Monilethrix Clinical Presentation
- Author: Robert A Schwartz, MD, MPH; Chief Editor: Dirk M Elston, MD more...
Monilethrix is a lifelong disease. Internodal fragility leads to breakage of hair and varying degrees of alopecia. Symptoms spontaneously regress during puberty and pregnancy, but the condition never disappears completely. Affected persons are generally healthy.
Keratosis pilaris is almost invariably associated with monilethrix. Sites of predilection are the scalp, nape of the neck, and extensor surfaces of the upper arm and thigh. No evidence suggests that keratosis pilaris can lead to the formation of beaded hair. Koilonychia is commonly associated with monilethrix. A wide variety of concomitant ectodermal defects are reported in the literature. Examples include dental abnormalities, juvenile cataracts, and some neurologic defects that appear as a cognitive deficiency or epilepsy.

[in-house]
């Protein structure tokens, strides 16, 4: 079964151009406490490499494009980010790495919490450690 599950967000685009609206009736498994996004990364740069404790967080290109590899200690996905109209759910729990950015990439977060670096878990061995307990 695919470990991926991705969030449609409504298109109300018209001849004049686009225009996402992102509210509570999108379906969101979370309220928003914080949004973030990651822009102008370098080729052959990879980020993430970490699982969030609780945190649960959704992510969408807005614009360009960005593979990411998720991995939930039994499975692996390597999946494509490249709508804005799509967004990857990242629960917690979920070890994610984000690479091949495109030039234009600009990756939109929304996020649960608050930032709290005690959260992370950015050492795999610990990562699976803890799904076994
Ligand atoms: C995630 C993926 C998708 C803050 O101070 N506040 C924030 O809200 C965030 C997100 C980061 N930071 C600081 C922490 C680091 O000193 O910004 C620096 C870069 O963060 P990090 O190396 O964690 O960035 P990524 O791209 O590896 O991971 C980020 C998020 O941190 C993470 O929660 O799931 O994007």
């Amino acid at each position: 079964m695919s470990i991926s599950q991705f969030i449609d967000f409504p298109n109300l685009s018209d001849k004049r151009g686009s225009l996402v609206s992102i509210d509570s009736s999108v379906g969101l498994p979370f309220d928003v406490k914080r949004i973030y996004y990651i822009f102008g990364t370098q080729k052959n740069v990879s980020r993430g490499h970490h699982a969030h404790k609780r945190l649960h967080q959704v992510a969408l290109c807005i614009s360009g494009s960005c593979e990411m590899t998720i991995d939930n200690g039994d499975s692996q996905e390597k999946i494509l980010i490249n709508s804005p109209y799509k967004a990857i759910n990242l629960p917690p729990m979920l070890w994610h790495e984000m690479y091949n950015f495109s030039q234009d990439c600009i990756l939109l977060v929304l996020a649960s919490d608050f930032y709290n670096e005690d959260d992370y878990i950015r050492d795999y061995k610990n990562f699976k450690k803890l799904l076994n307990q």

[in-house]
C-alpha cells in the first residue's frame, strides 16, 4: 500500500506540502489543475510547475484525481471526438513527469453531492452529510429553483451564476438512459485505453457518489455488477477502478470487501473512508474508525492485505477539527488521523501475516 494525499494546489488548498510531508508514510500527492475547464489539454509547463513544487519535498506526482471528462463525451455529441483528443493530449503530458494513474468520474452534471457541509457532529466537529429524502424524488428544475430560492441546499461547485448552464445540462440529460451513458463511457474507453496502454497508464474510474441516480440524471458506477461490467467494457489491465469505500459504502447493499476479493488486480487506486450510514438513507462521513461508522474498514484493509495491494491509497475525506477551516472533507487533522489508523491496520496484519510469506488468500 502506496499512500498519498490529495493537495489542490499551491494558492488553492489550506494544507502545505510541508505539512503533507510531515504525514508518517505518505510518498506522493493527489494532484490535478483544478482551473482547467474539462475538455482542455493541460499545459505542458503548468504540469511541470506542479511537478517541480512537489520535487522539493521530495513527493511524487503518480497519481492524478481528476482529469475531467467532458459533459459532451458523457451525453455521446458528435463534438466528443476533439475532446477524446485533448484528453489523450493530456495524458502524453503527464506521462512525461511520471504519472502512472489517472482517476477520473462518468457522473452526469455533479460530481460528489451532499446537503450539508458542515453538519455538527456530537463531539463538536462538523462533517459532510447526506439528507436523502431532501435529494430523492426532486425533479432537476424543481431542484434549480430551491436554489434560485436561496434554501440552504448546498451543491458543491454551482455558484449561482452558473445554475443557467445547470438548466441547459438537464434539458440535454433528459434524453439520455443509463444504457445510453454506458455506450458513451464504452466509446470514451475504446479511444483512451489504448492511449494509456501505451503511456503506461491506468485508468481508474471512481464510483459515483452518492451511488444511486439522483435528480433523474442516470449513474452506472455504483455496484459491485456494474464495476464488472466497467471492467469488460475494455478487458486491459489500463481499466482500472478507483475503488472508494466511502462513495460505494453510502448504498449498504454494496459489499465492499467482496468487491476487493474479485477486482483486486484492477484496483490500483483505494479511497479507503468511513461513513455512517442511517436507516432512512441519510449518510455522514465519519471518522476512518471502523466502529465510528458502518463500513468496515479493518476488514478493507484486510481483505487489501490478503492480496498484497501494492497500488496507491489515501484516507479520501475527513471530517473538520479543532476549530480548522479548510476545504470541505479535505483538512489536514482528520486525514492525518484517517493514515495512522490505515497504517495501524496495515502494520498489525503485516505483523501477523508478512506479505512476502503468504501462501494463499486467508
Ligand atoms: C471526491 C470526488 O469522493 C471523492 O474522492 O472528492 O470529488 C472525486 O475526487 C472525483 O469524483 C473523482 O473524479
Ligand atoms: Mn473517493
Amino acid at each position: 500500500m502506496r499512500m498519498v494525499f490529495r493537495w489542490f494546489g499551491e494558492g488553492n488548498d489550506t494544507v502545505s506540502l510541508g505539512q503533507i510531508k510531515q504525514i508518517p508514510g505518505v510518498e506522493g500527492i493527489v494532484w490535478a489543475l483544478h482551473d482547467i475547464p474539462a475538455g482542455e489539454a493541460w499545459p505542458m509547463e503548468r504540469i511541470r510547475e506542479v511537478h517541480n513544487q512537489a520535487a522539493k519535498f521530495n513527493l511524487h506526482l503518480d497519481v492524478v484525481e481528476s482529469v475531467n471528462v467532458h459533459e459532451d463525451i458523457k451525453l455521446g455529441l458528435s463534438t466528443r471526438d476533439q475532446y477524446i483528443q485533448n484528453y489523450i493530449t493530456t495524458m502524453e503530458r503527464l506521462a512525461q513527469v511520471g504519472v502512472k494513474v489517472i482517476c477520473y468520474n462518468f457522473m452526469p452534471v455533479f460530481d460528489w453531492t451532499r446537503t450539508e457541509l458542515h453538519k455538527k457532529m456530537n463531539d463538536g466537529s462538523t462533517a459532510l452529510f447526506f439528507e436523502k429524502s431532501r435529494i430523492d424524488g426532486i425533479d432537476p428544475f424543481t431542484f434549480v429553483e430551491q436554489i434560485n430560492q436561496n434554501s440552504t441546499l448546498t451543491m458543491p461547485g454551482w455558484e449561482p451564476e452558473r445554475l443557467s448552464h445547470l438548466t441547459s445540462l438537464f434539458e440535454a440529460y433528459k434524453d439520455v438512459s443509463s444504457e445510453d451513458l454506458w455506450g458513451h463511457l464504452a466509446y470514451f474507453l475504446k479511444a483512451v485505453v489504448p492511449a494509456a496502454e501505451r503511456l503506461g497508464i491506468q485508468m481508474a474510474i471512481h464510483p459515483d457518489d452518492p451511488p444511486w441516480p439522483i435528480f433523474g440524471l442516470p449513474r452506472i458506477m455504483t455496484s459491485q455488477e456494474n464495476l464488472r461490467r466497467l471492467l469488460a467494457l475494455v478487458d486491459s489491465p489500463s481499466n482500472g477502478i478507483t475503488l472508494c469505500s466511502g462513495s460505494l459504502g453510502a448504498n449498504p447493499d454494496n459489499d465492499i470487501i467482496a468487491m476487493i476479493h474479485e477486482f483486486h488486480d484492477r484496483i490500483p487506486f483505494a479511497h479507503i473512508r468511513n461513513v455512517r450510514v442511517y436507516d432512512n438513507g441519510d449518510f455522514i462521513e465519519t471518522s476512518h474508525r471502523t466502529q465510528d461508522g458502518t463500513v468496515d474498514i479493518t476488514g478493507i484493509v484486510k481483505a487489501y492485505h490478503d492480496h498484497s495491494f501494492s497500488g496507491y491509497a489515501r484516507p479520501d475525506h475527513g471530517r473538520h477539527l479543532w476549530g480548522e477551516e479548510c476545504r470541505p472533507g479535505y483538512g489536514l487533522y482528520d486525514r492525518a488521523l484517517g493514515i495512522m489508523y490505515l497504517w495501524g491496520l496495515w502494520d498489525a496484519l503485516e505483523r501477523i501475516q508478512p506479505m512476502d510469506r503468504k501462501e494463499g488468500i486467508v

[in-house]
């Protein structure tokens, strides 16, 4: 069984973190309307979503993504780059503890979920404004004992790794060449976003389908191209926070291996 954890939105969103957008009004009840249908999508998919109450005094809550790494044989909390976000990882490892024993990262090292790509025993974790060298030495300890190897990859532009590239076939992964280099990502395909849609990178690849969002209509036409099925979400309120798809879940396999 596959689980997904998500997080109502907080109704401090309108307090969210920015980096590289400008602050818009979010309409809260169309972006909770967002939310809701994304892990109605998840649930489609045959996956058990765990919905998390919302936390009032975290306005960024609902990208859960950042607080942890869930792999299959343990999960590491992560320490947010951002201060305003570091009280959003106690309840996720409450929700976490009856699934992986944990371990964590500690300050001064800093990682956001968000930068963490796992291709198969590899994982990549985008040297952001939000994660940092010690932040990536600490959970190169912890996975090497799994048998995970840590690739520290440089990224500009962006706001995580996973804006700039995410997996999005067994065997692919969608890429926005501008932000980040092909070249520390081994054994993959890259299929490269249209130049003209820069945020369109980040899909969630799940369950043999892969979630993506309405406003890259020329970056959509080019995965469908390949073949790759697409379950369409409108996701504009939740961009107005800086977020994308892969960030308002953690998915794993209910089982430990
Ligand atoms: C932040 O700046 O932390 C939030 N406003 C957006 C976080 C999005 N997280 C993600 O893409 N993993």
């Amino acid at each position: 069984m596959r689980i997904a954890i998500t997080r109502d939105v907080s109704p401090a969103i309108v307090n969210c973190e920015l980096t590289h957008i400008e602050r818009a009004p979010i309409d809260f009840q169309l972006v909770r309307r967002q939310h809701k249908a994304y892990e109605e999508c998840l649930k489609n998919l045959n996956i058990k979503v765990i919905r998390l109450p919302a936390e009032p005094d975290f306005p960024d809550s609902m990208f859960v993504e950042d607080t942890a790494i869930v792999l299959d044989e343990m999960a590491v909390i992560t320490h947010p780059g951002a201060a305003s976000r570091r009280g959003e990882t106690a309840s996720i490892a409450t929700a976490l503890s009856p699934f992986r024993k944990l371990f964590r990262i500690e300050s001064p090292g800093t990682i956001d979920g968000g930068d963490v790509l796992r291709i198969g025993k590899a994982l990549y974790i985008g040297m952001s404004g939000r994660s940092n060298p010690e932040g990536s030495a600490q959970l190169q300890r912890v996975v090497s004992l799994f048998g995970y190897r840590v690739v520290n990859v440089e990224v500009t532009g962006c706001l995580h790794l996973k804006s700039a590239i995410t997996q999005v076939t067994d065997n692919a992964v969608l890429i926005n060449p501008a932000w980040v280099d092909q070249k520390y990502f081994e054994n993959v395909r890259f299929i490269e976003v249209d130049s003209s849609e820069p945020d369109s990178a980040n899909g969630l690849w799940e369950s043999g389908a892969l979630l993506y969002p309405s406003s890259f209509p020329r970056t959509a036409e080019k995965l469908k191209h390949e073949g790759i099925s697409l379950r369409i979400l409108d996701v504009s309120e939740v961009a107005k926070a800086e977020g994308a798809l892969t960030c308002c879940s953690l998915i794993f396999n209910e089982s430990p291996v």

Lanugo hair usually appears normal at birth. Several months later, it is replaced by moniliform hair, which is dry, brittle, fragile, and lusterless. The hair breaks spontaneously to 0.5-2.5 cm. Broken short hair looks as if it has been burnt.
Monilethrix occurs mainly on the scalp, predominantly on the occiput and nape and occasionally on other scalp areas. Scalp involvement can be widespread or circumscribed. The eyelashes, eyebrows, pubic, axillary, and limb hair are occasionally involved.
Monilethrix is associated with follicular keratosis (horny follicular papules). Patients with monilethrix and a prolonged clinical course of several years' duration may have cutaneous atrophy (aplasia pilorum moniliformes [Latin]).
The absence of macroscopic beading should prompt repeated hair microscopy and not an automatic rejection of this diagnosis. Dermatoscopy can be helping in making the diagnosis, especially with adequate hair sampling.
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